With the prospect of cross-generational lodge love triangles mostly out of the way, we used our first days to travel high over alpine passes while stability was good, breaking in our legs, and jockeying for first tracks as we splintered into smaller, more manageable groups. Each night, we’d reconvene in our homestead: dining, drinking and playing cards.
Lodge life is simple: there’s a shitter outside, a pee toilet inside, a fireplace to warm the hut, a drying room, a creek for collecting water, solar-powered lights, a backup generator, and an industrial kitchen full of propane. Teams of two to three get together to make dinner for the whole group each night. Days are dominated by skiing, mornings and nights are gobbled up by communal tasks like getting water, preparing for the next day, stoking the sauna, games, and many wobbly pops.
While out on the mountain, if anything goes wrong, you can reach the hut custodian to call for a helicopter, or use an inReach. But help is a long way away, so you have to take care of each other. Hut life, above all else, breeds closeness.
In the following days, a pounding storm set in and snow stability declined while the sky vomited 60 centimetres. As we fanned across the freshly burnt forests left by summer wildfires, our groups became rival factions—track-setting and competing for up to 1,500 vertical metres each day. Marauding through pillow lines like an insatiable team of mercenaries, group names emerged: The Badgers, The Butt Chuggers and The Snowy Beavers. Turner would frequently chide Clark, “No one wants you to ruin that untouched pillow stack, it’d be embarrassing. I’ll do it.”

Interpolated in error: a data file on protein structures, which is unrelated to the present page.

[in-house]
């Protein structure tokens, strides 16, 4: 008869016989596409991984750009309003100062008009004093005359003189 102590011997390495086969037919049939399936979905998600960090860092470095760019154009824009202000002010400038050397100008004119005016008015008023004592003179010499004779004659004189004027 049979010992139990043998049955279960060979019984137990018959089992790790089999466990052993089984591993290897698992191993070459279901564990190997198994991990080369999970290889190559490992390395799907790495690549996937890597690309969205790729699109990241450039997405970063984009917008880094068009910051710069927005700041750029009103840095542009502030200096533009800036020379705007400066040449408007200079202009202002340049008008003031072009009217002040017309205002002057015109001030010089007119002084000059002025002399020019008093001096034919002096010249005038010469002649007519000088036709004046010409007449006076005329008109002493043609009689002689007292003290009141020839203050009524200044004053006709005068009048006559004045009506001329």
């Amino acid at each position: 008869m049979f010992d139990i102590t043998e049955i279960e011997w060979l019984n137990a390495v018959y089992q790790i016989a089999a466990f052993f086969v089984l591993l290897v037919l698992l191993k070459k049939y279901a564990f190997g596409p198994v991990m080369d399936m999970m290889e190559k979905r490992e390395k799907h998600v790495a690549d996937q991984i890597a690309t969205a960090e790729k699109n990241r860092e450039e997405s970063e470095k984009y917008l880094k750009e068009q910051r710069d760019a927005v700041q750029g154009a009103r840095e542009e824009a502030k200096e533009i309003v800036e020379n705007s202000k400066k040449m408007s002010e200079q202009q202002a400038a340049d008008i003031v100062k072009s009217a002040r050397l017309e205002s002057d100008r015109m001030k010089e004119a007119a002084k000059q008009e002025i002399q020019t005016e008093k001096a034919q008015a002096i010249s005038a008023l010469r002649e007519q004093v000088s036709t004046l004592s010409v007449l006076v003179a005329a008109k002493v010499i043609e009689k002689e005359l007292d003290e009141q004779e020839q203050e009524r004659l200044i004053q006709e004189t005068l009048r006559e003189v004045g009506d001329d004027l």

She wasn’t alone in her voraciousness. The entire group’s calorie deficit grew each night as we wrung each passing moment of light from the day. Muscles strained and electrolytes depleted, but none of us wanted to miss a single turn— though our legs were giving out bit by bit. “Seven days,” I thought, “just seven days…” The partying at night didn’t help, but seemed unavoidable. When someone gives you a banana costume, loads a turkey baster with booze, and tells you to “open your damn mouth,” what can you do?
The Badgers got first tracks occasion after occasion, so the Butt Chuggers and Snowy Beavers got creative: Wachs threw flat 360s off natural wind scoops, and Orlich greedily ate up all the drops. The rest of us raced down pillow lines howling like demons, both from the ache in our thighs and ecstasy of seven days of powder. All good things must come to an end, though, just like the best ski lines. Bridges had found this out first hand when he accidentally aired 12 metres to an uphill landing right next to us, laughing and yelling back up from his wallowy crater, “I wondered what you guys had stopped for!”